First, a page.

tall or wide) walls and in seismic country, but not otherwise
necessary.  It's generally also better to fasten things together at all
joints rather than not, and the wall is much stiffer with external
pins.  But we were trying to find where "minimum necessary" was, and
found that dowels -- inside or outside -- just aren't necessary.

Bruce King




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Date: 27 Aug 2007 16:25:01 -0500
From: jswearingen@...
Subject: Re: GSBN:Securing Bales

We haven't used dowels for years, since a good mesh/plaster skin does the
job as well or better.  We occasionally use rebar pins on the outside when
tying the skins together, but that is only if the wall needs very high
performance.  20D nails driven an inch or so into the plates, with heads
sticking up, at 16" o.co, is much more effective at keeping bales from
slipping that a couple of rebar dowels.

John

On 8/27/07, Joyce Coppinger jc10508@... wrote:
>
> I've heard from a couple of people that some builders are not securing the
> bales with interior staking, exterior pinning, stitching, securing bales
> with dowels through the box column, not using rebar coming up out of the
> foundation or stem wall or footings.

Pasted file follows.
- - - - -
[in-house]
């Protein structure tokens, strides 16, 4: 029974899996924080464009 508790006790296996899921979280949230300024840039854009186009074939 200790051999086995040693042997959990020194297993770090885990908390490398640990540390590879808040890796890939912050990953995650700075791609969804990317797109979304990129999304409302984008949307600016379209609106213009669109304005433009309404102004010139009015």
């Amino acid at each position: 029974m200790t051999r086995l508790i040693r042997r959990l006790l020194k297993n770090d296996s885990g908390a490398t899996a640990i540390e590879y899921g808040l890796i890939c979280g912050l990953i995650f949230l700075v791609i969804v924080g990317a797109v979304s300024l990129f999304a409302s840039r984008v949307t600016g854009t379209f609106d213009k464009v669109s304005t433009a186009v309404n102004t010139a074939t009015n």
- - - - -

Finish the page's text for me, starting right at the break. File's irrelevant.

>
> Have you heard anything about this? Do you know why they would discontinue
> this?
>
> What type of pinning or staking or securing method do you use?
>
> Joyce
> -------
> Joyce Coppinger, Managing Editor
> The Last Straw journal
> GPFS/TLS, PO Box 22706, Lincoln NE 68542-2706 USA
> 402.483.5135, fax 402.483.5161
> thelaststraw@...
> www.thelaststraw.org
>

>



- --
John Swearingen
Skillful Means, Inc.
Design and Construction
www.skillful-means.com


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Date: 27 Aug 2007 16:39:06 -0500
From: Laura Bartels laura@...
Subject: Re: GSBN:Securing Bales

My experience is the same for most reasonably sized walls. The
attachment of mesh at material transitions & bucks has been adequate in
most cases. The "velcro" pad of nails that John refers to is also what
we use now.

For taller walls, I'd be curious to hear who else uses a mid-height girt
with compression for stiffening and what the construction of the girt